Tasks to be performed Person(s) assigned to roles and tasks Deadline for each task Sequencing among tasks Risks and mitigation strategies Usually owned by project manager Updated as project proceeds

36 Project Roles & Responsibilities
Number of team members taking on the role Artifacts for which the role is responsible Systems Engineer 1 use cases, requirements, preliminary screenshots Architect 1 or 2 Module, uses, process structures, interface specifications Developer >1 Module implementation Tester & Integrator Module tests, System generation and verification plan, test results report Project Manager Project plan, project measures, retrospective report

37 Work Breakdown Structure
This is a technique to analyze the content of work and cost by decomposing it into its component parts. It is produced by: Identifying the key elements Decomposing each element into component parts Continuing to decompose until manageable work packages have been identified. These can then be allocated to the appropriate person The WBS is used to allocate responsibilities For the software, the WBS depends on the software architecture (discuss next)

38 Work Breakdown Structure
Example: work packages by project phase

39 Milestone Planning Milestone planning is used to show the major steps that are needed to reach the goal on time Milestones typically mark completion of key deliverables or establishment of baselines Baseline: when a work product is put under configuration management and all changes are controlled Often associated with management review points E.g., Requirements baseline, project plan complete, code ready to test Can use Gantt or PERT charts, put milestones in Assembla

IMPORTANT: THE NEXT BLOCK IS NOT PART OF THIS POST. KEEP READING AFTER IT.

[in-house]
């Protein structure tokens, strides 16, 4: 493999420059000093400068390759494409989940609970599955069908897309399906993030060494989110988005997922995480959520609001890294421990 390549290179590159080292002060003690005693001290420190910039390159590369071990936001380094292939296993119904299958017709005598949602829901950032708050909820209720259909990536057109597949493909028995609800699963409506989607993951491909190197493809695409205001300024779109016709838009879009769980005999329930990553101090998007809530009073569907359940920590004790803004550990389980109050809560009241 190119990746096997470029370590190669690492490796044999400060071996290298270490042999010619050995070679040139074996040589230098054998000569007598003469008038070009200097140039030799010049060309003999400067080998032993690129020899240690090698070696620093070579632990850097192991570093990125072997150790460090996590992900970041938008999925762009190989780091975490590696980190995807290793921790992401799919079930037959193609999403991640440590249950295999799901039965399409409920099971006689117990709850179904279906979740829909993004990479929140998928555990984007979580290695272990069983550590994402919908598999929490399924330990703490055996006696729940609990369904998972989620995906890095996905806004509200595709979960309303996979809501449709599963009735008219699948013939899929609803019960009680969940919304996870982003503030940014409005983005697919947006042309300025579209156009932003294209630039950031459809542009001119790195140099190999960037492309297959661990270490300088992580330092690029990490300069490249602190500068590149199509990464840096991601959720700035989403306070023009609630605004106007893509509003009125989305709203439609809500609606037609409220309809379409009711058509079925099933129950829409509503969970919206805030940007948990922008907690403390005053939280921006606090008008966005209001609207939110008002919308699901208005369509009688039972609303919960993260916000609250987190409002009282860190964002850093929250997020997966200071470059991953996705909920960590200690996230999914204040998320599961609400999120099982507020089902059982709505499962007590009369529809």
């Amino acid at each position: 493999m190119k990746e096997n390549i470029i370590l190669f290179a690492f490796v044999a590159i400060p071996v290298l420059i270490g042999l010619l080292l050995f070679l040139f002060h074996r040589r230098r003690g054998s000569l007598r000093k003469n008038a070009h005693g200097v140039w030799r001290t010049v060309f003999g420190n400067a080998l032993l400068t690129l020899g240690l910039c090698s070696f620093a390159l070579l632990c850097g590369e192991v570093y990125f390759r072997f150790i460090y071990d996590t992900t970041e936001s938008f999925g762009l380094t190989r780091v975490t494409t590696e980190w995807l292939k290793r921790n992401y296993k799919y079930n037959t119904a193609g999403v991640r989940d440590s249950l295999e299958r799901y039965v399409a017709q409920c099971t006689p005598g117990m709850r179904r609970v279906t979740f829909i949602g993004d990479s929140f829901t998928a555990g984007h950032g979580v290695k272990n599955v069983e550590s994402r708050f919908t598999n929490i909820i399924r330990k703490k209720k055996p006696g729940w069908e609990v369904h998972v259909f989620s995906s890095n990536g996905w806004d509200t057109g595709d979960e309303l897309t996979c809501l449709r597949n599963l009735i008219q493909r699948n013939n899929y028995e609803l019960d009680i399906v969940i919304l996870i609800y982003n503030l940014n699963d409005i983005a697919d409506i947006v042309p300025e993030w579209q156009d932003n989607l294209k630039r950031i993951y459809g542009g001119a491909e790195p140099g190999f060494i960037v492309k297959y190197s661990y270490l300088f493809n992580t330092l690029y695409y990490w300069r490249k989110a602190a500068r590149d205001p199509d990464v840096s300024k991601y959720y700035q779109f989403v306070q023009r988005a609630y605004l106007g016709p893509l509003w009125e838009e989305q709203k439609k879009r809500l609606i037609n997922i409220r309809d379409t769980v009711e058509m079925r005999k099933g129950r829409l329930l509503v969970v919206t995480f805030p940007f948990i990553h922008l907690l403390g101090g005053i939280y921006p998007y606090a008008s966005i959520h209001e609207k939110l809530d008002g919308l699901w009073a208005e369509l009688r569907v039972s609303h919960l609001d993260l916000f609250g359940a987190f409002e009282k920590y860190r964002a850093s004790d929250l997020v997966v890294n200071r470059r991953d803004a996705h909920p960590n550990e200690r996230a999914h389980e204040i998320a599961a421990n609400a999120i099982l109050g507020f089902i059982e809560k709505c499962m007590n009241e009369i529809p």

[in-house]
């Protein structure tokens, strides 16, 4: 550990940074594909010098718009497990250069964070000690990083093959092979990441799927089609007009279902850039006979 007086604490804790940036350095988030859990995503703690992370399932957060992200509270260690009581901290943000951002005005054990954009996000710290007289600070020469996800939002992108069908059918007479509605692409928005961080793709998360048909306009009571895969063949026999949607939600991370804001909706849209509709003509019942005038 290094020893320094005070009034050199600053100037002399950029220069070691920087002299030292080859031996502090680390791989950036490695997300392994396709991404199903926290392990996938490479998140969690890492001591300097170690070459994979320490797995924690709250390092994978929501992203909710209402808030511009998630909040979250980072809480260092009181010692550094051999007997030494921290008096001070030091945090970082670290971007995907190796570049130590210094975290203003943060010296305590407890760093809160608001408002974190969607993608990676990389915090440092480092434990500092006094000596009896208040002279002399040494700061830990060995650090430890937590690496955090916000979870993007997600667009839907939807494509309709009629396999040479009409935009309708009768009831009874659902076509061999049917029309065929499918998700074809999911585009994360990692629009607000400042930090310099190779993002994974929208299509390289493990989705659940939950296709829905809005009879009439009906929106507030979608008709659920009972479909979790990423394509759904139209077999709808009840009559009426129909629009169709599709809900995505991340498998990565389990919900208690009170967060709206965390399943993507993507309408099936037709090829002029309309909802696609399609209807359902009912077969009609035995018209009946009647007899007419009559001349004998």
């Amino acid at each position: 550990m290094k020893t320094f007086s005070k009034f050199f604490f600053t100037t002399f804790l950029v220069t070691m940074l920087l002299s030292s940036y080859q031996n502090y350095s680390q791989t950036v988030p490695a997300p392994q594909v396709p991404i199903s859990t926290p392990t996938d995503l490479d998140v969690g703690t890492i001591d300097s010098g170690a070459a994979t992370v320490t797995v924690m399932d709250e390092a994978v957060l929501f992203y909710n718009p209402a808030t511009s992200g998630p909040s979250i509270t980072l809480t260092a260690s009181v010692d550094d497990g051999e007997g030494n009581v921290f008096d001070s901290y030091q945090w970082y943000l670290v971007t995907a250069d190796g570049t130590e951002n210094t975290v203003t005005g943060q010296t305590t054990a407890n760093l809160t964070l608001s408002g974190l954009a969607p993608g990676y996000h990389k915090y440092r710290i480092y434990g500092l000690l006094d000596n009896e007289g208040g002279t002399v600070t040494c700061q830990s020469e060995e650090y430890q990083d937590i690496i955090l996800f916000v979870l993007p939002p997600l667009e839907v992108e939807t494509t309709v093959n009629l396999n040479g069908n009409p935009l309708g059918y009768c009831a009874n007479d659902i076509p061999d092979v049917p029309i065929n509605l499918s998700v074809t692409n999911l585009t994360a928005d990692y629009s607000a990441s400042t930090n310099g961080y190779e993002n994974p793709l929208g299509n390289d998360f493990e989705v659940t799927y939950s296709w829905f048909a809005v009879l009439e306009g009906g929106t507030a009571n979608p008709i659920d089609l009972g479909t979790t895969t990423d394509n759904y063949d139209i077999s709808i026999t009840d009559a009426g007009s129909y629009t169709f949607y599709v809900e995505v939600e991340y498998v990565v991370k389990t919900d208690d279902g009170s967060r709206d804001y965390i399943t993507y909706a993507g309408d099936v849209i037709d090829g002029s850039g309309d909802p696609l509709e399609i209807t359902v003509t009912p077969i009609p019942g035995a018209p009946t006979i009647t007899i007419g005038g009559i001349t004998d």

40 Gantt Charts Method for visualizing a project schedule showing
The set of tasks Start and completion times Task dependencies Responsibilities

41 Example Gantt Chart

42 DSD Project Plan Common project plan is key to coordination
Clear definition of roles and responsibilities Clear dependencies between tasks hence, what needs to be done next Provides basis for tracking progress Just one part of necessary communication! Teams must agree on project plan but… Still easy to have misunderstanding about meaning of plan Still may go off track Must detect and correct as soon as possible This is not easy Plan must be continuously updated

43 Plans vs. Reality (Rational vs. Irrational)
…... A B C D G F E Z L K J I H M In an ideal world, the project proceeds as planned, moving from one milestone/artifact to the next. Project manager is happy.